What Happens at an Arraignment?

After being arrested by the police, you may have a mixture of anxiety, fear, and trepidation. Perhaps you have never been through this before and do not have a clue about how the court system works. The uncertainty of it all may leave you feeling powerless. When it comes to going through the criminal justice system, you first need to understand the steps involved. One of the first and most critical moments after your arrest is the arraignment. Find out what this step means and what the possible outcomes are.

What Is An Arraignment?

The U.S. Constitution affords citizens many civil rights that the authors did not have. The Sixth Amendment guarantees anyone charged with a crime the right to a fair and speedy trial. The arraignment is the first step in this process. It typically occurs in the first three days of your arrest either by closed-circuit television from where you are held, or in a courtroom. It is presided over by a judge or magistrate, depending on the type of court in your area. Not everyone may get an arraignment. Some people may just be released on bail or of their own free will with a citation. As a general rule of thumb, if the crime you are charged with could come with jail time, you will have an arraignment.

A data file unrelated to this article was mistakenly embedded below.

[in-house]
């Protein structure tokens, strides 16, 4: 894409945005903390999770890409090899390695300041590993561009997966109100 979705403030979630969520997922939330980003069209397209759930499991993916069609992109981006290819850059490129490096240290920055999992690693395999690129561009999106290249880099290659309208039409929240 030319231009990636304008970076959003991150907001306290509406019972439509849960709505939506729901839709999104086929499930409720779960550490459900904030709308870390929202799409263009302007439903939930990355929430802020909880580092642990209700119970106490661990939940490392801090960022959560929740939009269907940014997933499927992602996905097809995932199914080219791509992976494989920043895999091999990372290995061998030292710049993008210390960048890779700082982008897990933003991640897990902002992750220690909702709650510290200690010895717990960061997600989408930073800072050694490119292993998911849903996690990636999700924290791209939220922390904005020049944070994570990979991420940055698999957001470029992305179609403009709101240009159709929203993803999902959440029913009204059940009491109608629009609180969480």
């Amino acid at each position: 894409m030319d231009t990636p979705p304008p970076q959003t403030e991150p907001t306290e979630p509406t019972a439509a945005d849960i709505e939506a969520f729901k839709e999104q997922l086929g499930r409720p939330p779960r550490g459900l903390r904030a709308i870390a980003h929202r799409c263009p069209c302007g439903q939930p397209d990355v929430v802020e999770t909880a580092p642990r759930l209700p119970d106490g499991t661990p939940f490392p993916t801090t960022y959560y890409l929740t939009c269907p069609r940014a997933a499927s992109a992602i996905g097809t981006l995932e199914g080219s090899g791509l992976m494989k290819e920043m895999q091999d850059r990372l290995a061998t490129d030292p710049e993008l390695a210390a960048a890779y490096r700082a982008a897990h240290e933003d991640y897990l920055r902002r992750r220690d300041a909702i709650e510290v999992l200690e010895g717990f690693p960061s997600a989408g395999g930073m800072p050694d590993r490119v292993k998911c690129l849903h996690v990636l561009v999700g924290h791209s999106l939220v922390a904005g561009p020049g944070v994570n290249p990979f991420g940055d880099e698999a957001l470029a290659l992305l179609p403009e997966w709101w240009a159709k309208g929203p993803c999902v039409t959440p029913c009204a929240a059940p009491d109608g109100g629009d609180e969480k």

What Is the Purpose of an Arraignment?

The arrangement is your first opportunity to hear the official charges against you. It is the first opportunity for the court to remind you that you have the right to get a lawyer to represent you. You may ask for a court-appointed attorney at this time. Depending on your financial situation, you may qualify for a public defender. If the crime is serious enough, a judge will appoint an attorney whether you indicate that you want one or not. If you already have an attorney representing you at the arraignment, the judge will give you the chance to enter a plea at this time.

What Are the Outcomes of an Arraignment?

Depending on the charges, a court may prefer you speak with an attorney before entering a plea. Most arraignments end with you entering a plea of “guilty” or “not guilty.” If bail is an option, it is set, or you are released pending the trial.

Contacting a criminal lawyer, like a criminal lawyer in Bloomington, IL, upon your arrest is one way to ensure your rights are fully represented at an arraignment and beyond.


Thanks to Pioletti Pioletti & Nichols Attorneys at Law for their insight into what happens at an arraignment.